The EPA’s newly finalized changes to guidance documents could make for less predictable decisions over Superfund cleanups, attorneys said.
The Environmental Protection Agency’s Superfund cleanups rely heavily on guidance to keep the agency’s decisions consistent across 1,300 unique sites.
The agency released a final rule this week (RIN:2010-AA13) that requires a public comment period for some new guidance, and allows the public to petition for published guidance to be withdrawn. The changes are “intended to increase the transparency of the EPA’s guidance practices,” it stated in the rule.
Attorneys involved with Superfund sites were concerned that rescinding old guidance, or taking longer to issue a new one, could leave cleanup decisions in the hands—and opinions—of individual agency employees.
“This kind of regulation is a mixed bag,” said Ann L. Al-Bahish, an attorney for Haynes and Boone LLP in Houston. “Guidance in the Superfund program can be helpful in that it allows for more uniformity among project sites, at least to some degree.”
The EPA has issued several guidance documents over the past few years as a result of its Superfund task force, focused on accelerating cleanup and pushing sites toward redevelopment.
Depending on the type of guidance being issued or rescinded, the impact at Superfund sites could be greater unpredictability about which contaminants the EPA will prioritize for cleanup, or differing decisions about identifying potentially responsible parties, said Sarah Peterman Bell, partner at Farella Braun + Martel LLP in San Francisco.
“It’s often the uncertainty that can be so problematic,” she said.
The agency released a guidance memo in January noting that at sites where a third party agreed to carry out cleanup, the EPA would look to the third party to also perform potential corrective measures and pay penalties—before pursuing the same from a potentially responsible party.
The agency also released interim guidance in April regarding the continuation of cleanup work during the coronavirus pandemic.
Ultimately, the impact of the EPA’s rule, which hasn’t yet gone into effect, is still unclear, Bell said.
“I don’t know that there’s a lot of agreement among practitioners, the regulated community, and even the nonprofit or NGO side about how this is actually going to play out,” she said.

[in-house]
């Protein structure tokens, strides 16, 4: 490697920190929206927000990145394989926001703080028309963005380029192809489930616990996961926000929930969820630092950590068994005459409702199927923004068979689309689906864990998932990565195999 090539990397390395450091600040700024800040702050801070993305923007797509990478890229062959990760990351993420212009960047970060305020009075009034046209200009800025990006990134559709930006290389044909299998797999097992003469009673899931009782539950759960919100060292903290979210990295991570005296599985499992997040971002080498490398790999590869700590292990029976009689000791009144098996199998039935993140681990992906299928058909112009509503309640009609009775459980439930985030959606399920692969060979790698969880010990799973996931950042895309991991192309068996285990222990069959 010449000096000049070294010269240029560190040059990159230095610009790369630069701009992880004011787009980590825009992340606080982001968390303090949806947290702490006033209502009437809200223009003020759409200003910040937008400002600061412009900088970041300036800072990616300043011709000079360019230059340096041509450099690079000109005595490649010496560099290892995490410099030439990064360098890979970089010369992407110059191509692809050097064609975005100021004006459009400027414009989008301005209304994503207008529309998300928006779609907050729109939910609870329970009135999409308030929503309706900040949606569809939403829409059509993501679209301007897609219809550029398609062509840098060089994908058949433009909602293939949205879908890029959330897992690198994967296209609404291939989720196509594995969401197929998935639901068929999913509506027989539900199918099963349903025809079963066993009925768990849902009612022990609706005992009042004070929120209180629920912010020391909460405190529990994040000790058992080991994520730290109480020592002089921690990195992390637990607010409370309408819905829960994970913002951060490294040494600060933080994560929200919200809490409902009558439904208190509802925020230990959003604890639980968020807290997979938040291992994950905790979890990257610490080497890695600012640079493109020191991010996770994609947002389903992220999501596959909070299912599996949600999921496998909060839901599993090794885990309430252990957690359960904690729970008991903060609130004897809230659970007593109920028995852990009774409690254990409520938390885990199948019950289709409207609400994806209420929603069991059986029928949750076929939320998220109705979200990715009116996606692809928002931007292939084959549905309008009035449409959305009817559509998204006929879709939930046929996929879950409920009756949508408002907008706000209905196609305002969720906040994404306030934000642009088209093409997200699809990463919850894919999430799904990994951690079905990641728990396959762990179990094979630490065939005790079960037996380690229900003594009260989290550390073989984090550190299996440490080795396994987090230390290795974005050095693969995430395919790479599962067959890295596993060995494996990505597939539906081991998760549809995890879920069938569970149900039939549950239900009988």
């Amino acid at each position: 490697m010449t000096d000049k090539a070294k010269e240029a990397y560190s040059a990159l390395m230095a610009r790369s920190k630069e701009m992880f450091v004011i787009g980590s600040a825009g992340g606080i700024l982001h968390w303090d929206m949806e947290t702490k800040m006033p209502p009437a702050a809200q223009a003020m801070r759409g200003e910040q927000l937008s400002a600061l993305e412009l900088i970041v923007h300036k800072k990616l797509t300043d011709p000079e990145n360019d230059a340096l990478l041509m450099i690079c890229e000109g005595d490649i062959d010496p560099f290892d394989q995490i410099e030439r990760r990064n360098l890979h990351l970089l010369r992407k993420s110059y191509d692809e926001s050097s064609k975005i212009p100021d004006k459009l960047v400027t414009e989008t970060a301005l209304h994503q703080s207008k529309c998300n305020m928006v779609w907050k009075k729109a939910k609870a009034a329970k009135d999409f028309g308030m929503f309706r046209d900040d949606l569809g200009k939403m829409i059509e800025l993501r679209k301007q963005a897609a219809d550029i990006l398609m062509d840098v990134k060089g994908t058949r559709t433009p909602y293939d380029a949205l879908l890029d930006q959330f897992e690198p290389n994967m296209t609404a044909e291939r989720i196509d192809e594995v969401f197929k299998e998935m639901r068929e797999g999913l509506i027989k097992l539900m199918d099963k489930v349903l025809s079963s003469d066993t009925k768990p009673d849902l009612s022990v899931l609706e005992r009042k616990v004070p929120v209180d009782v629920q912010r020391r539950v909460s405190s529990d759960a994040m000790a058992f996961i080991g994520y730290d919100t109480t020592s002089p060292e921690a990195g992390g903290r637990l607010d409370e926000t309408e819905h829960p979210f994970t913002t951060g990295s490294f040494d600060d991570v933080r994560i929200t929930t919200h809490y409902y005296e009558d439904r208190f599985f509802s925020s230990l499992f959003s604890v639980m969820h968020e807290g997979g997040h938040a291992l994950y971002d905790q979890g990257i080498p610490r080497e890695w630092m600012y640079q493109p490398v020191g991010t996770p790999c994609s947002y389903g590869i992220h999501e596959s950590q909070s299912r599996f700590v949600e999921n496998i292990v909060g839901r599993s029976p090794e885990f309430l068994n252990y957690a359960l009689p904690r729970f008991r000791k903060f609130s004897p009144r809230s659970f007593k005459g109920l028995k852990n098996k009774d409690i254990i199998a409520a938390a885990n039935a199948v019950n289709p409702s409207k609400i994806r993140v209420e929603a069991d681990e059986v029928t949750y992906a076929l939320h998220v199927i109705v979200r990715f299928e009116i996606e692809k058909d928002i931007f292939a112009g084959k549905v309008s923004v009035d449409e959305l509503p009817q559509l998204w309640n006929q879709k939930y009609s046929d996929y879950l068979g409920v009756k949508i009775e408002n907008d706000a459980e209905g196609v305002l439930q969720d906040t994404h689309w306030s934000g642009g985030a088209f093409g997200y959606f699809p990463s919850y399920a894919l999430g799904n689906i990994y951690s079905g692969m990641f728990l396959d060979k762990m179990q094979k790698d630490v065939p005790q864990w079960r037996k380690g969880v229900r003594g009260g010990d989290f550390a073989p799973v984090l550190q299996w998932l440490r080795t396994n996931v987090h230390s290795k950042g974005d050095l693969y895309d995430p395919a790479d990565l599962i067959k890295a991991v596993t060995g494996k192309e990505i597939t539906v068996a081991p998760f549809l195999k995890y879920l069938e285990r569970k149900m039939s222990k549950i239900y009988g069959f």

Holding EPA Accountable
The new rule has a different effect on the agency’s cleanup programs—under the Comprehensive Environmental Response, Compensation, and Liability Act, or Superfund, and Resource Conservation and Recovery Act—than on the agency’s other core programs.
“It’s particularly significant for the CERCLA and RCRA corrective action programs, because practically, both are much more guidance-driven than regulation-driven,” said Charlie Howland, head of the environmental group at Curtis Mallet-Prevost, Colt & Mosle LLP in New York.
The rule also may be a response to criticism that the EPA isn’t held accountable for interpretations of guidance to the same degree as its interpretation of regulations, which can be challenged in court, Howland said.
“This regulation is intended to address this issue, albeit through public rather than judicial scrutiny,” he said.
More Input, But Longer
Many times, guidance is practical in the context of Superfund, said Allison Rumsey, partner at Arnold & Porter Kaye Scholer LLP in Washington, helping to explain what position the EPA will take.
But having a public comment period may help allow other voices to weigh in on the process and get a view of the EPA’s draft guidance, she said.
However, adding the comment period will also add time to the process of issuing guidance, Howland said.
“This rule will make it more cumbersome and time consuming to issue guidance, including on technical topics that would not necessarily benefit from additional public comment,” he said.